Me and my best American friend!

This week, I am doing a fun Q&A with my best friend Stacie Wiegman. I’ve been friend with Stacie since my freshman year. I met her in the University orchestra. She was my stand partner during the whole semester. After we getting to know each other and we’re both commination major. “talking major” she always says that because I am really shy to talk with people but I am communion major. She tried so hard to encourage me to be brave and practice as much as I can. We’ve been through a lot together. She’s one of the loveliest people I’ve ever met in my life! She will come to China and be my maid of honor next year in August.



Q: Compare your American friends. What’s the difference between me and them?

A: “Honestly, there’s not much of a difference except that it’s harder to get a hold of you when you leave the country! Really the biggest differences are just in personality and the fact that you had never had Oreos until you met me! It’s kind of neat because we get to discover more about each other’s cultures when we start talking as opposed to already knowing or sharing the same culture.”


Q: Any fun or hear-warming story you still remember what happened between us?

A: “Where do I begin? The times that we got dressed up together for no reason and then ended up doing our homework looking fly. I loved the story of us going to St. Louis together. You took a lot of pictures of my dog, and you got along really well with my family. Then we did fun St. Louis things, and I got to show you my home. I seem to take St. Louis for granted, but I had a lot of fun being able to show you things I already knew. Then you tried St. Louis style pizza (which I hate), and you said it was “slimy!” I loved that! But then on the way back, we sang in the car, and you taught me Chinese. You kept saying, “Open your mouth! You’re not speaking French!” Then when we got home, I tried my best to tell you and your boyfriend “I’m going to bed, goodnight.” I don’t remember what that is now, but I definitely remembered saying “I’m going to the library, do you want to come with me?” in Chinese in the orchestra. I felt so accomplished by being able to communicate with you in your native language because we only communicate in mine.”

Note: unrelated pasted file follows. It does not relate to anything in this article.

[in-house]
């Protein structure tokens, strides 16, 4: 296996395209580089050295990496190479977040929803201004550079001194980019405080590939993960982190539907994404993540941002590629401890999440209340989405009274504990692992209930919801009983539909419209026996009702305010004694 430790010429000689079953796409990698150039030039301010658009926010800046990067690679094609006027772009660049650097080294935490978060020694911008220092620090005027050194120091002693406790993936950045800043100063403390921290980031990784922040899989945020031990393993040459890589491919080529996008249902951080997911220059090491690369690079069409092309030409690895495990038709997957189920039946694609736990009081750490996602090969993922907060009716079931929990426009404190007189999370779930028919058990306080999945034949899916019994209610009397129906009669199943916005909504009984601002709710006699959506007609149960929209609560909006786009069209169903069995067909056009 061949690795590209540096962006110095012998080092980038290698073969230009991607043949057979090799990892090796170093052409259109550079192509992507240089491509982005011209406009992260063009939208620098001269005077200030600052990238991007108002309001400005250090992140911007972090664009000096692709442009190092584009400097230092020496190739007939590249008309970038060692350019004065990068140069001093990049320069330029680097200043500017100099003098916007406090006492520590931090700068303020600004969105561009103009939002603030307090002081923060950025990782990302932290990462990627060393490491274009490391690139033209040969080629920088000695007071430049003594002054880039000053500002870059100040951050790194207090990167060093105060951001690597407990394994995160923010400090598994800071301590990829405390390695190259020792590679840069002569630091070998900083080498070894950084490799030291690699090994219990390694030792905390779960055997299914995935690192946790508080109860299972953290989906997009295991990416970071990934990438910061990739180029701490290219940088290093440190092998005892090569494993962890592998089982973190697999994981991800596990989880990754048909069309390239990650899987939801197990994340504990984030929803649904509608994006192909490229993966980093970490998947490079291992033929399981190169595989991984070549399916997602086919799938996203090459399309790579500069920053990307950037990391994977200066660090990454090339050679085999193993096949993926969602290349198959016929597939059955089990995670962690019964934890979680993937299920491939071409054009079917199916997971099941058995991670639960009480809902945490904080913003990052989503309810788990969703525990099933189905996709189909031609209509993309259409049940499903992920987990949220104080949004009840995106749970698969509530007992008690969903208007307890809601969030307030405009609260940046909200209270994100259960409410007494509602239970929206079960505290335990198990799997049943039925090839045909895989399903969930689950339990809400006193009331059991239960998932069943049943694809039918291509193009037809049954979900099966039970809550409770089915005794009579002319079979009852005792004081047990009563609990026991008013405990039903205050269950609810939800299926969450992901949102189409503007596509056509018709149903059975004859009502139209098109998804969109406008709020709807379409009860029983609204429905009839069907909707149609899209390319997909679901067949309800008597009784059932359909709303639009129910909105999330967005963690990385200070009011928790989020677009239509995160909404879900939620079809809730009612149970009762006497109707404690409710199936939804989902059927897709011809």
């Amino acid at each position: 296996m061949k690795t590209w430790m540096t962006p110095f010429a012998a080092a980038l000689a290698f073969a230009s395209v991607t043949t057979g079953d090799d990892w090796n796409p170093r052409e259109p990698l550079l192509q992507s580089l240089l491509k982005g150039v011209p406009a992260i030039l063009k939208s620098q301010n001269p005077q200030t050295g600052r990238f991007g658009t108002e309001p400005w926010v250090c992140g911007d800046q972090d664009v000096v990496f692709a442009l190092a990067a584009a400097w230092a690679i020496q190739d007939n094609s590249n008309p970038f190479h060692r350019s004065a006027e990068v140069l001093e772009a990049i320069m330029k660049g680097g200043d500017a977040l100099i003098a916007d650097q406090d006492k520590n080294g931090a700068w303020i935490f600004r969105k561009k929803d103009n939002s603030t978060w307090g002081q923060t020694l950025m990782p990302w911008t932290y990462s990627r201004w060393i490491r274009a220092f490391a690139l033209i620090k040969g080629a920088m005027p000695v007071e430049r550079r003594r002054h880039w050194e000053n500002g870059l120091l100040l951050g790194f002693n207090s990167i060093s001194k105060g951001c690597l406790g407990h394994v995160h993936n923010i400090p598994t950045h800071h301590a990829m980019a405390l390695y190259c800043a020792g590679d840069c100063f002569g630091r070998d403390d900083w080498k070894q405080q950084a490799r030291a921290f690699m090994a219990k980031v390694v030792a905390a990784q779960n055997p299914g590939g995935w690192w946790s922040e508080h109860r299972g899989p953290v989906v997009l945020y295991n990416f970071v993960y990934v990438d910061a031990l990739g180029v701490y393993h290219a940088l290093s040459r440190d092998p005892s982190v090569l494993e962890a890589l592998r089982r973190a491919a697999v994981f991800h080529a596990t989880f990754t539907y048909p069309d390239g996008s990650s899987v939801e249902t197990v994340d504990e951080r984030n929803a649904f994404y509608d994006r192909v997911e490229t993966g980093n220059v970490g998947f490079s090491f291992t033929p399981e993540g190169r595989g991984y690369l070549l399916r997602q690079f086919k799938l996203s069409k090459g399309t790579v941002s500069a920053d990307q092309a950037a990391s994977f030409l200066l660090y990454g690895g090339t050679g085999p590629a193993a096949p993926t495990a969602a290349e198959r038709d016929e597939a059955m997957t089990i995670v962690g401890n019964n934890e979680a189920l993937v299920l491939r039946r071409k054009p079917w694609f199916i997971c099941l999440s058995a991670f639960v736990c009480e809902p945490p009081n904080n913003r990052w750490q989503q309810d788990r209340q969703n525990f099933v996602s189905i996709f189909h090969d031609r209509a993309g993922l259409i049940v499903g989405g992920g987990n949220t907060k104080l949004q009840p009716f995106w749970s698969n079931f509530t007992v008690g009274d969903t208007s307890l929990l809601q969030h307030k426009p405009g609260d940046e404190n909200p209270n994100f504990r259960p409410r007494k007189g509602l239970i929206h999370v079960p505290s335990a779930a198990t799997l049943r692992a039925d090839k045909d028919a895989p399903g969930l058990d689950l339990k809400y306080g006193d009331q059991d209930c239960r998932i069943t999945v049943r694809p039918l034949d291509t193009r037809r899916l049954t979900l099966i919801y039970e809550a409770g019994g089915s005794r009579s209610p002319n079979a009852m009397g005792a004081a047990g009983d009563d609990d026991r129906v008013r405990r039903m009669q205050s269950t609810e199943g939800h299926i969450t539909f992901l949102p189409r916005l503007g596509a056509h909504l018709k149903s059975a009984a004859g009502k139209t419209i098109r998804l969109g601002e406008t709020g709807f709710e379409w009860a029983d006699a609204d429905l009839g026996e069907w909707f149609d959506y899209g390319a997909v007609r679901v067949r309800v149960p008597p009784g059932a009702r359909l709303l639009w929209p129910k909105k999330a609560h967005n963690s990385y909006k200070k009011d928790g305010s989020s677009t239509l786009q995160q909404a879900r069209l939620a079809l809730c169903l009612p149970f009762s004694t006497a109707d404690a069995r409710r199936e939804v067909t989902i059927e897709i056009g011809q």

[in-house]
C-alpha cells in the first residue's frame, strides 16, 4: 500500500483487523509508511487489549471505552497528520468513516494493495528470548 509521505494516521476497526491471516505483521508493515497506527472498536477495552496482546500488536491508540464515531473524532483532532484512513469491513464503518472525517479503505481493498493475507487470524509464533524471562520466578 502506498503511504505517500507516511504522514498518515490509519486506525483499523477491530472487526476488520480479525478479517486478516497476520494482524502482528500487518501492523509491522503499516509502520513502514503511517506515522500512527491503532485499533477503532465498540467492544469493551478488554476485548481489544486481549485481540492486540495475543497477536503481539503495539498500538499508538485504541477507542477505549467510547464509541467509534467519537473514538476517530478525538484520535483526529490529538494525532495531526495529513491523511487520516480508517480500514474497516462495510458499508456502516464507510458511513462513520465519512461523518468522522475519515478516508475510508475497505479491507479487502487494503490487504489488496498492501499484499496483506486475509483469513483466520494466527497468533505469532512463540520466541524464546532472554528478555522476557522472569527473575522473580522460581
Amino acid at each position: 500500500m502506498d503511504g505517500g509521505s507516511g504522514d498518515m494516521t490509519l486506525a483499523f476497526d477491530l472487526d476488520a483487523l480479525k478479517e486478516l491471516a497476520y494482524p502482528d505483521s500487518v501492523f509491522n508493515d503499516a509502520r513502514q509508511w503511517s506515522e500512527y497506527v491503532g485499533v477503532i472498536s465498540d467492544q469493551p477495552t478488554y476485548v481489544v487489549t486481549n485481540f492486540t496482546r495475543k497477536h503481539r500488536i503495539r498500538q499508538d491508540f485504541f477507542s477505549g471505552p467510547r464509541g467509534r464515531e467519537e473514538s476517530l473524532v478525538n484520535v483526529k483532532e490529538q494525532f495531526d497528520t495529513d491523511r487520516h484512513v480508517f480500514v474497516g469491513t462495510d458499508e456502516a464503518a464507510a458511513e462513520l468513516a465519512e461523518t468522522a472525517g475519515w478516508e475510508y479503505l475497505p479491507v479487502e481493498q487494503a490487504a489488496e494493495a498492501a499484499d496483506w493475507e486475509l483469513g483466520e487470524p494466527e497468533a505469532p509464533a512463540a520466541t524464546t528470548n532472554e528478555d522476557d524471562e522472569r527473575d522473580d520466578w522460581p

Another fun story was when your dad cooked for us, and despite us not being able to communicate with words, we said we liked each other. That was one of the main reasons I wanted to learn Chinese after that. I love being able to talk to other people in a way they understand. Language exposes knowledge, but it can also keep us from it. If you don’t have the right words, then you cannot expect to find out what a person has to offer.


What she taught me over the 4 years is talk with people! Anyone! Don’t be shy. Everyone has a story. If you are not taking the time to listen, then you are the one missing out. People are story-telling creatures, and everyone is worth a listen.

“One of those people might end up becoming your best friend and then you can end up being in their wedding and going to another country for it!”


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